The due process and equal protection questions are matters for reconsideration on remand. In formulating relief the district court should consider whether the questions presented are so analogous to habeas corpus relief as to require exhaustion of state remedies. See Jones v. Decker, 5 Cir., 1970, 436 F.2d 954; Johnson v. Walker, 5 Cir., 1963, 317 F.2d 418.


In sum, as modified, the result reached here is in accord with that reached in Judge Tuttle's opinion.


Georgia Code Sec. 27-2711, listing conditions of probation, says:

"The court shall determine the terms and conditions of probation and may provide that the probationer shall . . . (7) make reparation or restitution to any aggrieved person for the damage or loss caused by his offense in an amount to be determined by the court, provided, however, that no reparation or restitution to any aggrieved person for the damage or loss caused by his offense shall be made if the amount is in dispute unless the same has been adjudicated."


"In a case of actual controversy within its jurisdiction, except with respect to Federal taxes, any court of the United States, upon the filing of an appropriate pleading, may declare the rights and other legal relations of any interested party seeking such declaration, whether or not further relief is or could be sought. Any such declaration shall have the force and effect of a final judgment or decree and shall be reviewable as such."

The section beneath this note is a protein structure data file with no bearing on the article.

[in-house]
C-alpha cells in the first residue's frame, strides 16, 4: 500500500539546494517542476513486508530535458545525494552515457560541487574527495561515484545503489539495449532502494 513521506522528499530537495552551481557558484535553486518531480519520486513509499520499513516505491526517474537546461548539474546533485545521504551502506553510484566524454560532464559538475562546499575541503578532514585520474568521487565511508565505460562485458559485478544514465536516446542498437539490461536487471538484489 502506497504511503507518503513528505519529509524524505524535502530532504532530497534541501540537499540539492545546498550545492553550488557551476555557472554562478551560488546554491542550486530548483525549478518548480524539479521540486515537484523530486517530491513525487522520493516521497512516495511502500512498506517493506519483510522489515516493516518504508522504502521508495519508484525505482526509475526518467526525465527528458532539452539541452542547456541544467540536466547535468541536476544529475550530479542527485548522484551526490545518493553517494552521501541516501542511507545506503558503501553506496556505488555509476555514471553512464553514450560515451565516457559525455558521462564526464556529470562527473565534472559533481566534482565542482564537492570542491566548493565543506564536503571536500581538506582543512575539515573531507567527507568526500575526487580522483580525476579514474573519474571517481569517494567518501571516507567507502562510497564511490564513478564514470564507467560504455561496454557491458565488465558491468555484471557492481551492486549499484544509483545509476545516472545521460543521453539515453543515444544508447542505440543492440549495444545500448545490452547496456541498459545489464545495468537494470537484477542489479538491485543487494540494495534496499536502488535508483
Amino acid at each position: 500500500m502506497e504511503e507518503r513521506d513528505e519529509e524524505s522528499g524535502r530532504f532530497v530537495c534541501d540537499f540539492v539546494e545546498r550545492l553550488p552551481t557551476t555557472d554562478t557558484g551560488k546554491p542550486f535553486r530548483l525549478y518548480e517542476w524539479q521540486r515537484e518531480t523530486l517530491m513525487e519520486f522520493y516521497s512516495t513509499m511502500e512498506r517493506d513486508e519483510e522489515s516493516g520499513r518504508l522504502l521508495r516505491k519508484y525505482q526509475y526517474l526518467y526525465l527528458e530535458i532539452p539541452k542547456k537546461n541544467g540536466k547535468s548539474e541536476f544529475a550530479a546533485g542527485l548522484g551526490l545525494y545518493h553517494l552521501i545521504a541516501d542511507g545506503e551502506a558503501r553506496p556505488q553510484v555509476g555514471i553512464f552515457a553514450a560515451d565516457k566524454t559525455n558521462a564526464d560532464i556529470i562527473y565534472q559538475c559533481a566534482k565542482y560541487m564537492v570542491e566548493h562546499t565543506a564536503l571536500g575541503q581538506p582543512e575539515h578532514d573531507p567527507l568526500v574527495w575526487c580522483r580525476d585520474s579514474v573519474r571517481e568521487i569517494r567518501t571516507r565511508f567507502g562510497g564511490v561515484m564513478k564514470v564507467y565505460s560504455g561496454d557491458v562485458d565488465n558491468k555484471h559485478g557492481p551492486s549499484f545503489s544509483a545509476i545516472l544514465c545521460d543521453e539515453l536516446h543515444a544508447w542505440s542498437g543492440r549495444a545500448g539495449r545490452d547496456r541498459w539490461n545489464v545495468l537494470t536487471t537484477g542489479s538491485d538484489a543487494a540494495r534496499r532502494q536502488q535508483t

"An interlocutory or permanent injunction restraining the enforcement, operation or execution of any State statute . . . shall not be granted by any district court or judge thereof upon the ground of the unconstitutionality of such statute unless the application therefor is heard and determined by a district court of three judges . . ."


On its face, the statute appears to require "adjudication" of the amount of restitution whenever that amount is "in dispute." See fn. 1, supra. Though the Georgia courts have held an adjudication to be unnecessary when the amount is not in dispute, see O'Quinn v. State, 121 Ga.App. 231, 173 S.E.2d 409 (1970), we need not base our decision on the premise that court interpretations of the statute have negated its plain meaning. We need not interpret, therefore, the defendant's acts either as conforming to or not conforming to Georgia's statute


An order of revocation of parole is not an appealable order under the Georgia State decisions. See Watts v. State, 36 Ga.App. 215, 136 S.E. 323


If appellant was able to pay restitution but refused to do so, his position for equal protection purposes would be quite different than if he was unable to pay because of indigency. See Tate v. Short, 401 U.S. 395 at 400-401, 91 S.Ct. 668, 28 L.Ed.2d 130 (1971)


Because the equal protection attack is upon the fact of Georgia Code Sec. 27-2711, a three judge panel is required to hear it

See fn. 3, supra. Appeal in such case is, of course, to the Supreme Court.


Fn. 1, Judge Tuttle's opinion